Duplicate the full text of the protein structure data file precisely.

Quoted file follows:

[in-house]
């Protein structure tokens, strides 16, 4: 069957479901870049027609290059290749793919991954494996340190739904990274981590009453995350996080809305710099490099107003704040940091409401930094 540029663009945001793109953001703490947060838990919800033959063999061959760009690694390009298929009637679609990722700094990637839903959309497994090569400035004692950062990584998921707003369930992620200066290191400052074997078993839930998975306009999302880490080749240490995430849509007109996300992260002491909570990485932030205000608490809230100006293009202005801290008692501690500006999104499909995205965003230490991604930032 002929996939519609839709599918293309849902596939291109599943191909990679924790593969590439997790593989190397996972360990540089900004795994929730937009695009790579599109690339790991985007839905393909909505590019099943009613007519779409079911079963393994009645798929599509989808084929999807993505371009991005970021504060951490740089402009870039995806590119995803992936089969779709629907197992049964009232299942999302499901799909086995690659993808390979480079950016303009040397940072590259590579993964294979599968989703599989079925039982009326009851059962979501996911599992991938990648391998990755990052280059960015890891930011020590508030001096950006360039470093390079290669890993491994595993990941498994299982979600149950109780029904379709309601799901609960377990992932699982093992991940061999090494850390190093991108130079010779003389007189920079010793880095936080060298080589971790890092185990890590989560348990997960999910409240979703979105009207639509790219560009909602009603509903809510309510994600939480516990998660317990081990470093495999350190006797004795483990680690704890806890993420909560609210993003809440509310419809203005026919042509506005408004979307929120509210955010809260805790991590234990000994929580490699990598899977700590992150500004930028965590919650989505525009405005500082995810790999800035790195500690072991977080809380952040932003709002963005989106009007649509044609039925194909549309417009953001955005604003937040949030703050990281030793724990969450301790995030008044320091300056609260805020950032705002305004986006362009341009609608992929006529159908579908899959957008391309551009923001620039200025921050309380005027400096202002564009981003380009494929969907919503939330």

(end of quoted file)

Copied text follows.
[in-house]
């Protein structure tokens, strides 16, 4: 069957479901870049027609290059290749793919991954494996340190739904990274981590009453995350996080809305710099490099107003704040940091409401930094 540029663009945001793109953001703490947060838990919800033959063999061959760009690694390009298929009637679609990722700094990637839903959309497994090569400035004692950062990584998921707003369930992620200066290191400052074997078993839930998975306009999302880490080749240490995430849509007109996300992260002491909570990485932030205000608490809230100006293009202005801290008692501690500006999104499909995205965003230490991604930032 002929996939519609839709599918293309849902596939291109599943191909990679924790593969590439997790593989190397996972360990540089900004795994929730937009695009790579599109690339790991985007839905393909909505590019099943009613007519779409079911079963393994009645798929599509989808084929999807993505371009991005970021504060951490740089402009870039995806590119995803992936089969779709629907197992049964009232299942999302499901799909086995690659993808390979480079950016303009040397940072590259590579993964294979599968989703599989079925039982009326009851059962979501996911599992991938990648391998990755990052280059960015890891930011020590508030001096950006360039470093390079290669890993491994595993990941498994299982979600149950109780029904379709309601799901609960377990992932699982093992991940061999090494850390190093991108130079010779003389007189920079010793880095936080060298080589971790890092185990890590989560348990997960999910409240979703979105009207639509790219560009909602009603509903809510309510994600939480516990998660317990081990470093495999350190006797004795483990680690704890806890993420909560609210993003809440509310419809203005026919042509506005408004979307929120509210955010809260805790991590234990000994929580490699990598899977700590992150500004930028965590919650989505525009405005500082995810790999800035790195500690072991977080809380952040932003709002963005989106009007649509044609039925194909549309417009953001955005604003937040949030703050990281030793724990969450301790995030008044320091300056609260805020950032705002305004986006362009341009609608992929006529159908579908899959957008391309551009923001620039200025921050309380005027400096202002564009981003380009494929969907919503939330």